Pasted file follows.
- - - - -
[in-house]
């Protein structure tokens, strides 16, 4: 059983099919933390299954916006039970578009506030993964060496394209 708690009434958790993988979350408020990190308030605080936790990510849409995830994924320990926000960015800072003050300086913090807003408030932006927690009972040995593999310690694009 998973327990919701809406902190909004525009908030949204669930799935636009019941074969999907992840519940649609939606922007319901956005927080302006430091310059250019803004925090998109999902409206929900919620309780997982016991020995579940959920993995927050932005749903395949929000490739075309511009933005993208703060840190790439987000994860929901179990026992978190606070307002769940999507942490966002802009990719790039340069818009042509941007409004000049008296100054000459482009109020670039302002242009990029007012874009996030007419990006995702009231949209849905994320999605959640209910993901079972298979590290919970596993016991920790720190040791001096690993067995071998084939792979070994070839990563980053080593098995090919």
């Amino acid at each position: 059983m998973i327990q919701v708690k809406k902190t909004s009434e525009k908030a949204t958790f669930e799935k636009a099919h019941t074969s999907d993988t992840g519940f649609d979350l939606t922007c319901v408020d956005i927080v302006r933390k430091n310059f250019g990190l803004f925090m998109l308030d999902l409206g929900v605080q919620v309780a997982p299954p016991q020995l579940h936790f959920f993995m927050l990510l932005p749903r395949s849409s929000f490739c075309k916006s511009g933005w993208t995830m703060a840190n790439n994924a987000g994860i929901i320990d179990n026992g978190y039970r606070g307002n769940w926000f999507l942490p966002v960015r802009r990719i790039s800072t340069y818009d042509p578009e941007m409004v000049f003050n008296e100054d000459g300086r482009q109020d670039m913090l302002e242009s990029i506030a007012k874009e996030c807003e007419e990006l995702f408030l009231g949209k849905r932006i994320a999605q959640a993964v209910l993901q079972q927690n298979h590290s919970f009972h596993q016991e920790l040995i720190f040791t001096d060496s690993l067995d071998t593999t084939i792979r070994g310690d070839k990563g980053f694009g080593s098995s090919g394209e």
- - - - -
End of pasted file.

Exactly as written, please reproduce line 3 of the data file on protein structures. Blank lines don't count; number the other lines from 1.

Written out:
């Amino acid at each position: 059983m998973i327990q919701v708690k809406k902190t909004s009434e525009k908030a949204t958790f669930e799935k636009a099919h019941t074969s999907d993988t992840g519940f649609d979350l939606t922007c319901v408020d956005i927080v302006r933390k430091n310059f250019g990190l803004f925090m998109l308030d999902l409206g929900v605080q919620v309780a997982p299954p016991q020995l579940h936790f959920f993995m927050l990510l932005p749903r395949s849409s929000f490739c075309k916006s511009g933005w993208t995830m703060a840190n790439n994924a987000g994860i929901i320990d179990n026992g978190y039970r606070g307002n769940w926000f999507l942490p966002v960015r802009r990719i790039s800072t340069y818009d042509p578009e941007m409004v000049f003050n008296e100054d000459g300086r482009q109020d670039m913090l302002e242009s990029i506030a007012k874009e996030c807003e007419e990006l995702f408030l009231g949209k849905r932006i994320a999605q959640a993964v209910l993901q079972q927690n298979h590290s919970f009972h596993q016991e920790l040995i720190f040791t001096d060496s690993l067995d071998t593999t084939i792979r070994g310690d070839k990563g980053f694009g080593s098995s090919g394209e």